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Summer school pupils map out paths for future
Abena Adu-Boateng, left, from Rose Hill Primary School, enjoys the weird and wonderful exhibits at Oxford University’s Museum of Natural History with the Oxford Academy’s summer school
YOUNGSTERS set to attend the Oxford Academy in September have enjoyed a two-week Olympic-themed summer school designed to ease their transition into ‘big school’.
Dozens of pupils from primary schools throughout Oxford were invited to attend the summer school.
Pupils from Rose Hill, Pegasus, Wheatley, Orchard Mead, Windale and St John Fisher Catholic primary schools, enjoyed a wide range of activities linked to the curriculum at the first summer school run by the adacemy.
There was specific focus on raising attainment in English, Maths and Science.
Neil Evans, who teaches Year Seven pupils at the academy, said: “The programme was designed to maximise student engagement through enrichment, sporting and cultural opportunities and to ease their transition to secondary education.
“Led by teachers at the academy, the children started off with an orienteering activity, which familiarised them with their new school.
“And they also took part in core numeracy and literacy sessions, cooked Olympic-themed menus, made tea light stands and magnets in technology and enjoyed a host of different sports.”
Pupils invited to attend the summer school either qualify for free school meals or have been in continuous public care for six months.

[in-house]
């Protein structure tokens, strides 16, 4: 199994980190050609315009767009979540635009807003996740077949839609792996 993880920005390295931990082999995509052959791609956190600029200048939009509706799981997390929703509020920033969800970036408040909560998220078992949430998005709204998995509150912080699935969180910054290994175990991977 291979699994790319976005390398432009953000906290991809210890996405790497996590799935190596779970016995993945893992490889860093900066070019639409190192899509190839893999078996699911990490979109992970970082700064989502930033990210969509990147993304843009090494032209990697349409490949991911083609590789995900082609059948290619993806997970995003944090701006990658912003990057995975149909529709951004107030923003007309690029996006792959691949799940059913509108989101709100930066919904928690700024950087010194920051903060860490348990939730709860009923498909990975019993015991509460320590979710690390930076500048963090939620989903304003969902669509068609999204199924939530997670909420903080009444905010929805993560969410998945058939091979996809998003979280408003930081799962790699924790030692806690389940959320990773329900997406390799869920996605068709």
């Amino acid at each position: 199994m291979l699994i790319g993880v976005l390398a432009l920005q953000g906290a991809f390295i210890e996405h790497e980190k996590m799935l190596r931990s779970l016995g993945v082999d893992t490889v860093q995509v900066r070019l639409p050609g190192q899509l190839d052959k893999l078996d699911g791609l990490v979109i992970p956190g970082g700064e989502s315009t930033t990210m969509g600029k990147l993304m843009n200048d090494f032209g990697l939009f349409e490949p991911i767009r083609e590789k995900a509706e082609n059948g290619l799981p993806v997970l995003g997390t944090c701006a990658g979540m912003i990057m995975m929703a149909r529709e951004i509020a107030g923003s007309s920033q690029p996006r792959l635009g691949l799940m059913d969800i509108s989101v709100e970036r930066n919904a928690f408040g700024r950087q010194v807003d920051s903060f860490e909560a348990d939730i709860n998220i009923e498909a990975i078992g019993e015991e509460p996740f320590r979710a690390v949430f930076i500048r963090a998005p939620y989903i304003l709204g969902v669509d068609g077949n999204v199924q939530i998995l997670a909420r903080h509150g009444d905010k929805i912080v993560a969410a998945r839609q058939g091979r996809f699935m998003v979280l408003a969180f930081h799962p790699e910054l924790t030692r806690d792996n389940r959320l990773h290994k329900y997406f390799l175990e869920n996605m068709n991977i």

For many, a highlight was a handling and trail session at the Museum of Natural History, where pupils were able to explore the building and became familiar with the range of exhibits, including a live cockroach display.
And a visit to Oxford Brookes University , one of the academy’s sponsors and partners, also proved popular.
There, the children designed an Olympic advert, had a campus tour and a quiz.
Mr Evans said: “Week one ended with a treasure hunt and awards ceremony to celebrate the achievements of the pupils.
“We also presented Star of the Week awards and Star of the Day awards.”
West End Summers, which runs theatre summer schools, hosted the second week of the summer school with a programme focusing on acting and theatre-making, and culminating in a performance to an audience of family and friends.
Courtney Smith, 11, from Pegasus Primary School, said: “My favourite parts of summer school were drama, and laughing and meeting new friends.”
Abena Adu-Boateng, 11, from Rose Hill Primary School, said: “I enjoyed all the different experiences and getting a chance to do everything once or more.
“It was a fantastic experience and I would really enjoy it if I could do it again.”
Of the theatre course, she said: “I really enjoyed not having a script and having to make it up as we went along.”
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